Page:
Into The Woods: Songcraft, steampunk and arts and crafts

Into The Woods: Songcraft, steampunk and arts and crafts

It’s a shame Fiasco Theater’s Into the Woods at Proctors was such a limited engagement–I do wish the energy, joy and creativity of the production could have been enjoyed by more people. But how lucky those of us were that caught it while it was here!

Most people have seen the production by now, or watched the 2014 film, but for the few who haven’t, a quick recap—James Lapine and Stephen Sondheim’s musical has some of your fairytale favorites (Rapunzel, Cinderella and her evil stepsisters, Little Red Riding Hood, etc.) living at the edge of a dark and forbidding wood. Through intertwining stories—some magical, some not—they all enter the woods for different reasons and on different quests, running into each other along the way. Just like real life, very few of them get a happily ever after.

The production was a combination of steampunk and arts and crafts, which sounds somewhat discordant but actually worked very well. Both sides of the stage had a twisted tower made of pianos; the backdrop was criss-crossed ropes, indicating the woods. The props, costumes and musical instruments were all on stage as the audience entered the theater; the actors who weren’t part of the scenes played the instruments. Most actors played multiple characters. It was the adult version of children playing out of a prop trunk; a glorious mess that came together beautifully.

It’s hard to pick a standout in the cast. Laurie Veldheer’s Cinderella had the energy and the vocal prowess the part required, plus a scrappy aura about her that had the audience almost immediately on her side. Lisa Helmi Johanson, doing serious double duty as Little Red Riding Hood and Rapunzel, made it impossible to take your eyes off her when she was onstage; not only did she have a wonderful voice, but her characterizations of the two young women were crisp, clear and strong, with excellent comedic timing. And talk about comedic timing—Darick Pead, who played a number of characters, stole the show as Milky White. The cow is often just a wooden cow on a tow rope, so kudos for the decision to have an actor in the role. Pead got the most laughs of the show just for the tenor of his various moos.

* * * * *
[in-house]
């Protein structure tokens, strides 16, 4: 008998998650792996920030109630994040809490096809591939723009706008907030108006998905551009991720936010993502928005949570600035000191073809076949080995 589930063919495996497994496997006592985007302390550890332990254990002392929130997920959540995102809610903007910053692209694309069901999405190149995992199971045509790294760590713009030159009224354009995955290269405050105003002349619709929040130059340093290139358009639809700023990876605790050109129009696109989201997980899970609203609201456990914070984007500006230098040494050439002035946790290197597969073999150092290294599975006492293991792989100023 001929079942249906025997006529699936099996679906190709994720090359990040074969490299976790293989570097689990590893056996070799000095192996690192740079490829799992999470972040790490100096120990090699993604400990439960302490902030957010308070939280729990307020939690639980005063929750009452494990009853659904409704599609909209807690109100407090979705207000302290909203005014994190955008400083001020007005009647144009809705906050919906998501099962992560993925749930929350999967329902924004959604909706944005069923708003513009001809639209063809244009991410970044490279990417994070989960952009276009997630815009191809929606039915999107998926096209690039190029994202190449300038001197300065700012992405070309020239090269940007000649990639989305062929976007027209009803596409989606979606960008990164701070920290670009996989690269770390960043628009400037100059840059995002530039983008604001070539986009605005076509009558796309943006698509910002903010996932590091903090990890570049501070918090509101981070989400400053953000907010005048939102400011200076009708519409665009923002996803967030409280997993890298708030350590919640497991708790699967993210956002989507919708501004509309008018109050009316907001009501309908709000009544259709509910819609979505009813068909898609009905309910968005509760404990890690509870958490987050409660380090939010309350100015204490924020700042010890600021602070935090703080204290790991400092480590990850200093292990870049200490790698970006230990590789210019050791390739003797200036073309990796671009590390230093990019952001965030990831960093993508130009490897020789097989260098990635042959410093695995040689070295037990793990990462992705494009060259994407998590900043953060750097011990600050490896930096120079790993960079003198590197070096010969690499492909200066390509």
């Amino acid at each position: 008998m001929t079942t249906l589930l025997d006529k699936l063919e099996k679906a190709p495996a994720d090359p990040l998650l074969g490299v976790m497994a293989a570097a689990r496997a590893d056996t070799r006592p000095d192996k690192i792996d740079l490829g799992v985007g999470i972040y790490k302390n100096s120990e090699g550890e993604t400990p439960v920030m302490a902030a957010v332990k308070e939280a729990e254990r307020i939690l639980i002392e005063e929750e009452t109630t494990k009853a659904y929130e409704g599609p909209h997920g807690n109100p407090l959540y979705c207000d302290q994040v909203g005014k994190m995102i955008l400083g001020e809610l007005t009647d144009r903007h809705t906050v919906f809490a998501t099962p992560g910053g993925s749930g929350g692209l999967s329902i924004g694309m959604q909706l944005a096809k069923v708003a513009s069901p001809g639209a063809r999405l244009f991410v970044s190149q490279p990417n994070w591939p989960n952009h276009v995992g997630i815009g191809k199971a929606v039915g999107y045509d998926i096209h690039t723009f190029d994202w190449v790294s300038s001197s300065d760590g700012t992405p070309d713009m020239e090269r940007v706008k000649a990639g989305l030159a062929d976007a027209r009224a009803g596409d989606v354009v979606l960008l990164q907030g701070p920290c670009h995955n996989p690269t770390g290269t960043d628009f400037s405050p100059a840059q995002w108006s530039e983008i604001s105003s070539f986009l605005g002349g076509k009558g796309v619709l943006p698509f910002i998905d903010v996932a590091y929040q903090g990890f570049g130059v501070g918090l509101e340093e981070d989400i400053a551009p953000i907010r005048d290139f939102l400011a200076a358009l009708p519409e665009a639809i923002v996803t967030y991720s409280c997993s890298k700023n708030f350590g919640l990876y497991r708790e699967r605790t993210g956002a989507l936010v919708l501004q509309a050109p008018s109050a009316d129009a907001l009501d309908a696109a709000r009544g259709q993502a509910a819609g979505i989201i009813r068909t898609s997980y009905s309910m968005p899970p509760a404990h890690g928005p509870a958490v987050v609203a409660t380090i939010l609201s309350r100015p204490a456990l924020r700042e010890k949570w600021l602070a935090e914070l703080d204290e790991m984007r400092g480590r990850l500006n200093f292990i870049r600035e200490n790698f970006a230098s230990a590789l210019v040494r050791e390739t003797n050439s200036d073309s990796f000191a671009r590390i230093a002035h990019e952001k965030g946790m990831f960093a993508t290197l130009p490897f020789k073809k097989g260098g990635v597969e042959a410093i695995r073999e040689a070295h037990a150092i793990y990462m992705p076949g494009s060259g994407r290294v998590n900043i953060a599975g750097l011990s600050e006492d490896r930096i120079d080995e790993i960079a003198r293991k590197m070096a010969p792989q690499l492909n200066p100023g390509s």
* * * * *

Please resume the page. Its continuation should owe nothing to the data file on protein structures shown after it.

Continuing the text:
It’s often difficult to reimagine a show that’s been produced as often as this one has—the show first opened in 1986—so to let some fresh air into a beloved show is a wonderful thing. And for anyone who wasn’t in love with the movie, you’ll be glad to hear that a number of parents were there with their children, introducing them to the theatrical version for the first time since they’d already seen the film—and anything that gets children into live theater is one in the win column for me.

For anyone that missed this production, Schenectady Light Opera Company’s production of Into the Woods will be running from March 10-19–we’re looking forward to seeing their version, as well.

Into the Woods, by James Lapine and Stephen Sondheim, Fiasco Theater at Proctors, Feb. 4.

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